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Review: The NOLA Project’s 4000 Miles 

The theater attempts to bridge the generation gap

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Photo by John Barrios

The term "generation gap" was coined in the 1960s to describe the chasm separating baby boomers from their parents with regard to values, attitudes, lifestyle and speech. In 4000 Miles, when Leo (James Bartelle) bikes across the country to visit his 91-year-old grandmother Vera (Carol Sutton) in Greenwich Village, there is plenty of miscommunication, but also a great deal of compassionate understanding.

  Written by celebrated playwright Amy Herzog and directed by Beau Bratcher for The NOLA Project, 4000 Miles conveys the complexities of intergenerational relationships and the affection that endures beneath the surface. Winner of the 2012 Obie Award for Best New American Play and finalist for the 2013 Pulitzer Prize for Drama, 4000 Miles masterfully and subtly captures the essence of each generation's belief system through small gestures and ordinary conversation taking place in Vera's living room.

  The dialogue is realistic, unvarnished and perhaps intentionally unexciting. Leo recently suffered a severe personal loss and Vera feels desperately lonely. Sutton delivers a stellar performance and Bartelle aptly portrays a young man struggling to find direction, yet the drama drags without visceral turning points to clearly demonstrate their deepening bond. Due to her hearing loss, Vera even misses one of Leo's heart-wrenching stories and, therefore, the opportunity to comfort him.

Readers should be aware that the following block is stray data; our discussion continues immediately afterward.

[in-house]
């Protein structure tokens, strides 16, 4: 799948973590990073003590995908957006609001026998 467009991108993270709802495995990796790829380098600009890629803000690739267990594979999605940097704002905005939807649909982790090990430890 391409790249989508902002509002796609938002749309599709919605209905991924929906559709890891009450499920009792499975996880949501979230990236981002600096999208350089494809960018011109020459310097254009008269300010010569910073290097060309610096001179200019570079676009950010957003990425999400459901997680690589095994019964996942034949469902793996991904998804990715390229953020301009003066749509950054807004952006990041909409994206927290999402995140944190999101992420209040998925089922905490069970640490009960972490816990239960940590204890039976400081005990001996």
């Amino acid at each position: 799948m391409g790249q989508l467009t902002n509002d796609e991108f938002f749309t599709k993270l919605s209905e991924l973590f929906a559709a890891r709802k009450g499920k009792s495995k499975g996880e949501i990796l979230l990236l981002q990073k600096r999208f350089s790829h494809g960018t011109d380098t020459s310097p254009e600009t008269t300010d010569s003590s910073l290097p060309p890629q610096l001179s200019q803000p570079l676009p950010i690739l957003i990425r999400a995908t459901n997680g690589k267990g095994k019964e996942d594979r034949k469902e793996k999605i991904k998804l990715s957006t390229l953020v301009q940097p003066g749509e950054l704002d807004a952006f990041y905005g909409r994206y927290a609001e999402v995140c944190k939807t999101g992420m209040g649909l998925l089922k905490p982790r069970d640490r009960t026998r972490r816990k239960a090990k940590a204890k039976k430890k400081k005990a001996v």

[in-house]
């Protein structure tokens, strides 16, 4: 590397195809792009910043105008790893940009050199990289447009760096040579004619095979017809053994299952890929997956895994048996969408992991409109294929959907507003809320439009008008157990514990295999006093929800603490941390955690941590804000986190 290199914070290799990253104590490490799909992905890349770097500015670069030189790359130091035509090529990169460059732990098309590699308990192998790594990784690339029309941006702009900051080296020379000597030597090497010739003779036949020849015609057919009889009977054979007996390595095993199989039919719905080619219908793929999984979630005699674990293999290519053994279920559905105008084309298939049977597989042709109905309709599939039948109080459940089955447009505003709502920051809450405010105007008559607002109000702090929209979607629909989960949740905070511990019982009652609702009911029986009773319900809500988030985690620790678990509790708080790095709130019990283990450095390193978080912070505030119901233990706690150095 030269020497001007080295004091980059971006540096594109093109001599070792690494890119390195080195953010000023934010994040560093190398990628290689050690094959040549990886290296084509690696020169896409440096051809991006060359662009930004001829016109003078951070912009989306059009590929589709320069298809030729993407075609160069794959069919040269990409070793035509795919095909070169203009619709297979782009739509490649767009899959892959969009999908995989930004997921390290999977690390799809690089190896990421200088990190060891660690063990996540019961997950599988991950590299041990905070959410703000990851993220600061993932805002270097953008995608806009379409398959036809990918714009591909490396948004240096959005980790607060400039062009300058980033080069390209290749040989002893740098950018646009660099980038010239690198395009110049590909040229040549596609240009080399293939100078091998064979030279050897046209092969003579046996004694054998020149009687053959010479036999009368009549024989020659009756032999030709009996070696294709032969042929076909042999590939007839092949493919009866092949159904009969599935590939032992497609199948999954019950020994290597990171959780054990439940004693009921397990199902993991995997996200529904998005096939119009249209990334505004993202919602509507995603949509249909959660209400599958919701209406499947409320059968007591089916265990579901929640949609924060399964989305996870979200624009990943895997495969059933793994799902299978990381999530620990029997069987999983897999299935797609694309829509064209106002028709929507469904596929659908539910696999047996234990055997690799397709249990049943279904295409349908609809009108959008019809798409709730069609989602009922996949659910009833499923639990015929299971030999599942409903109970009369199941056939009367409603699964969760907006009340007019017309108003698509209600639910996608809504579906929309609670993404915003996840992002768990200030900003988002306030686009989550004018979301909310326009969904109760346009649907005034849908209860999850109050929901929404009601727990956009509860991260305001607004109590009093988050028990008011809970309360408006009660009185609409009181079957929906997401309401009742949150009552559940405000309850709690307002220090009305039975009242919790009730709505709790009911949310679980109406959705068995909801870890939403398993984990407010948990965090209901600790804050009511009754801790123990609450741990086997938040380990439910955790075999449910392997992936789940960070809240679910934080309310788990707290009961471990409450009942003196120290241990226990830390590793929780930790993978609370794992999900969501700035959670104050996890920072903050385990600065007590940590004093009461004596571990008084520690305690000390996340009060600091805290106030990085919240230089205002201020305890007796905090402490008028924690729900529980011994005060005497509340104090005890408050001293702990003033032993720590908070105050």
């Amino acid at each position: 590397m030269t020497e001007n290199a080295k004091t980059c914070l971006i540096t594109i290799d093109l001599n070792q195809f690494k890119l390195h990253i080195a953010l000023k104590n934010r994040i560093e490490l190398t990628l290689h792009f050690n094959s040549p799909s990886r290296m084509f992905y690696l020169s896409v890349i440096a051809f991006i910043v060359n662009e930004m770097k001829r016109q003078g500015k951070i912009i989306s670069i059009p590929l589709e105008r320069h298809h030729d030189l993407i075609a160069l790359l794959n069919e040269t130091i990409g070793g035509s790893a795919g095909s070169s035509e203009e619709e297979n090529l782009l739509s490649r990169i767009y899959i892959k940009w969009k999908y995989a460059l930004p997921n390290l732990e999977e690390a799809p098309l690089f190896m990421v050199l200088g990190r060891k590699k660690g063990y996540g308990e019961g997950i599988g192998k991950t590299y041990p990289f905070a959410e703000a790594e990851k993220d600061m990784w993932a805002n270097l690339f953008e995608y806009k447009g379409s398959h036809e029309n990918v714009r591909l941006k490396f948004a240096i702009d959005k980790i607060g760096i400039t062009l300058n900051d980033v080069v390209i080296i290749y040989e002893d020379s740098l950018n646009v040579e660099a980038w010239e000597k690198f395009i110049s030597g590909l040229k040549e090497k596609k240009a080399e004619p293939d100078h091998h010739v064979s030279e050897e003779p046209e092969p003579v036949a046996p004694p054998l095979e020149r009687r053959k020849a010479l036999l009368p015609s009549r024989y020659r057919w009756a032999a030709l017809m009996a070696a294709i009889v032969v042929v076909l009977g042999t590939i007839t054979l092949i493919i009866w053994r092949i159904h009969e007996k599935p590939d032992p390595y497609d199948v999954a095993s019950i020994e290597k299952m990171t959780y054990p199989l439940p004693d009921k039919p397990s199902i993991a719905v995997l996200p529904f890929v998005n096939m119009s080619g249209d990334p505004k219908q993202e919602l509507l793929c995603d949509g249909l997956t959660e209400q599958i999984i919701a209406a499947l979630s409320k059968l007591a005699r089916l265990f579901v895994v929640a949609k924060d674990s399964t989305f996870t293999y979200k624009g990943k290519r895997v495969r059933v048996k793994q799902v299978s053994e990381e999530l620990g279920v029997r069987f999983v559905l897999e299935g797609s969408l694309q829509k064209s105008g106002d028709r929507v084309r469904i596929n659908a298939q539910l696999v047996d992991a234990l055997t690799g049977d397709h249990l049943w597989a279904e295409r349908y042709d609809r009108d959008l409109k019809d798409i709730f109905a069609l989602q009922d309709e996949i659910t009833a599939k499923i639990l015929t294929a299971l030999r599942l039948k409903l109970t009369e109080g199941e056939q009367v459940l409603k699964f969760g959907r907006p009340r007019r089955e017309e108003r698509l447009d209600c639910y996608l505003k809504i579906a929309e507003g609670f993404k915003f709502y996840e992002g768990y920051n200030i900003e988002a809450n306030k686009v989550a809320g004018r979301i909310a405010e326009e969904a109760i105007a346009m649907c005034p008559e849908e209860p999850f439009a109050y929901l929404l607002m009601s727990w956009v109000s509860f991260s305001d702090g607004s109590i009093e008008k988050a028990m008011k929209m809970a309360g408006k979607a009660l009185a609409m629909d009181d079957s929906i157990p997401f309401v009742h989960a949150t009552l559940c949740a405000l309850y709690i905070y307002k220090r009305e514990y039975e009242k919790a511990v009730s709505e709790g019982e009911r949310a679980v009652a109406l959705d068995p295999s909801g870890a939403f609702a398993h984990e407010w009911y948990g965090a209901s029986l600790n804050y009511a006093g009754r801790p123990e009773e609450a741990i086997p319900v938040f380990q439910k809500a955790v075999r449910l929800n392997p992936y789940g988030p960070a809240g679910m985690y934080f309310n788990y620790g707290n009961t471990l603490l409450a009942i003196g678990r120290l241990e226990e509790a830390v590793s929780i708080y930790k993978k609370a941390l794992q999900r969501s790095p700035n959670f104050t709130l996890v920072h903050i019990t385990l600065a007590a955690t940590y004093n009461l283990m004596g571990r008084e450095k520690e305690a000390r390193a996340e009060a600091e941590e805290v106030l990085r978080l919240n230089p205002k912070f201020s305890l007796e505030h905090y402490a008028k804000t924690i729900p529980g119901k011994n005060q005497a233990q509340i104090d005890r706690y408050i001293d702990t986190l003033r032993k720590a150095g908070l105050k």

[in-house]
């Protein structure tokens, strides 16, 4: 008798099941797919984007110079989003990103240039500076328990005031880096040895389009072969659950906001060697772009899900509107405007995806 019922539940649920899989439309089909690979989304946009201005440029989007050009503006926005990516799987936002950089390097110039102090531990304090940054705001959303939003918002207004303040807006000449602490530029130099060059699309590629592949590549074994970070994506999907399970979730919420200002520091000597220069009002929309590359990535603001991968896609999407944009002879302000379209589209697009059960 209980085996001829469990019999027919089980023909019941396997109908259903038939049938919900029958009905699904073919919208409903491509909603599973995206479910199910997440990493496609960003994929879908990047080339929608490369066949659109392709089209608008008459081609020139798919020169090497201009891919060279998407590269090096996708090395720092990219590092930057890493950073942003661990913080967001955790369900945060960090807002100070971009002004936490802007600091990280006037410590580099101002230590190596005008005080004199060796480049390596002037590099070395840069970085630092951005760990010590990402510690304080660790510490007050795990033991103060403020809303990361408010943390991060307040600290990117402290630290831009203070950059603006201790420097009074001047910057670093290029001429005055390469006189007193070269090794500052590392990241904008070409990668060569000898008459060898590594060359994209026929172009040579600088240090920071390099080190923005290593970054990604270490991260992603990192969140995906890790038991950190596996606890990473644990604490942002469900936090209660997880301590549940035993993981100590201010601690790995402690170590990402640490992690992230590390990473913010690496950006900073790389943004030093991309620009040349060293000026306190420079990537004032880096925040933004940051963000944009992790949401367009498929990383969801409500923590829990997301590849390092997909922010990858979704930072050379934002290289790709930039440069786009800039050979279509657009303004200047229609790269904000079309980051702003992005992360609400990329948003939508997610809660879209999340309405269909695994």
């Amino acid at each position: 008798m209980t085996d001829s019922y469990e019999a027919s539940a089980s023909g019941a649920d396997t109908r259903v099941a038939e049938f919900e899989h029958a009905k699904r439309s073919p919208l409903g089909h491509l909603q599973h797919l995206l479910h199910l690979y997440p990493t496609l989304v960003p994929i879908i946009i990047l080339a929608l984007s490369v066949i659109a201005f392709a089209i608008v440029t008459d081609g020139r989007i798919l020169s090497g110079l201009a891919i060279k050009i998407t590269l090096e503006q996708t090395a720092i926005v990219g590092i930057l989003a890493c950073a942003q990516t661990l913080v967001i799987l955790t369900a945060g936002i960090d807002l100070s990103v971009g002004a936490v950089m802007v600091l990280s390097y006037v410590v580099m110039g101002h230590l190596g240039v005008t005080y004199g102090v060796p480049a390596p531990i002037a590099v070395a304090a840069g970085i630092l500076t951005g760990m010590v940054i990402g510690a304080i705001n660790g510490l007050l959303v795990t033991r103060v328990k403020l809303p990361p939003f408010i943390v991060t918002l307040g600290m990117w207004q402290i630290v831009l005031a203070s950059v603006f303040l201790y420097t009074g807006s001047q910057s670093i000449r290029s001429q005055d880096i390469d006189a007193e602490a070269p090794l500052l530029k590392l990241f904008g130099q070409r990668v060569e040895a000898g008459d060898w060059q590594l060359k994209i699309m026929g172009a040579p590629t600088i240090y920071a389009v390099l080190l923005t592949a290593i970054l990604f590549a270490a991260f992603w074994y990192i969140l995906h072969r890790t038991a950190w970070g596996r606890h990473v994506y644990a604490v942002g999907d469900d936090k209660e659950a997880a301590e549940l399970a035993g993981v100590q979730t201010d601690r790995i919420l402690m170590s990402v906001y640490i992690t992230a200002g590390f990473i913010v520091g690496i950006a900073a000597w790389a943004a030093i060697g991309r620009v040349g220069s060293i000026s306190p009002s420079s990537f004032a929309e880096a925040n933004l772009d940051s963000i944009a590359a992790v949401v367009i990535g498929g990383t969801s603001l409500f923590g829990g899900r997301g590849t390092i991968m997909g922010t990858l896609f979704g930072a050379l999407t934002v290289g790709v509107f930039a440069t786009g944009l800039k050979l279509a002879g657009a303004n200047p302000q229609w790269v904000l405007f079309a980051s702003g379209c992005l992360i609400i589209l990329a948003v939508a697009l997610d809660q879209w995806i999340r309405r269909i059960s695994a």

Leo, 21, has arrived at Vera's apartment in the middle of the night, sweaty and unannounced. Once inside, he spouts platitudes about taking back power, giving his relationship space and "passive-aggressive bullshit." Vera is frustrated by being unable to find her own words, but also imparts wisdom. Leo borrows $50 from her to scale a climbing wall at a gym, and Vera hobbles unsteadily around her apartment. Over several weeks, they share personal stories, and Leo assuages her grief.

  Vera's husband, who died a decade ago, was the one who "did the explainin'." Even so, Vera is opinionated and was a member of the Communist Party in her youth. The playwright based Vera on her own grandmother, who was politically active in New York, and Leo on her free-spirited cousin. Vera still shows signs of having been a firebrand and looks askance at her grandson's aimlessness.

  "Sounds like a lot of New Age baloney," she says, following one of her grandson's diatribes. "It sounds stupid!"

  While in New York, Leo hopes to rekindle a relationship with Bec, a former girlfriend, but Bec (Annie Cleveland) is skeptical, accusing him of being immature.

  Vera reveals her feisty side in a conversation with Bec. "It's more out of stupidity than anything else," she says when explaining male behavior. The tipsy Amanda (Anna Toujas) brings a lighter note as a girl Leo picks up in a bar and tries to seduce.

  The slowly unfolding story can feel too talky, and begs for more action. For 4000 Miles to soar, there must be an interpersonal chemistry and profound devotion between Leo and Vera, and it never really gets there. Still, the intergenerational relationship shows the transformative ability love has to foster healing.

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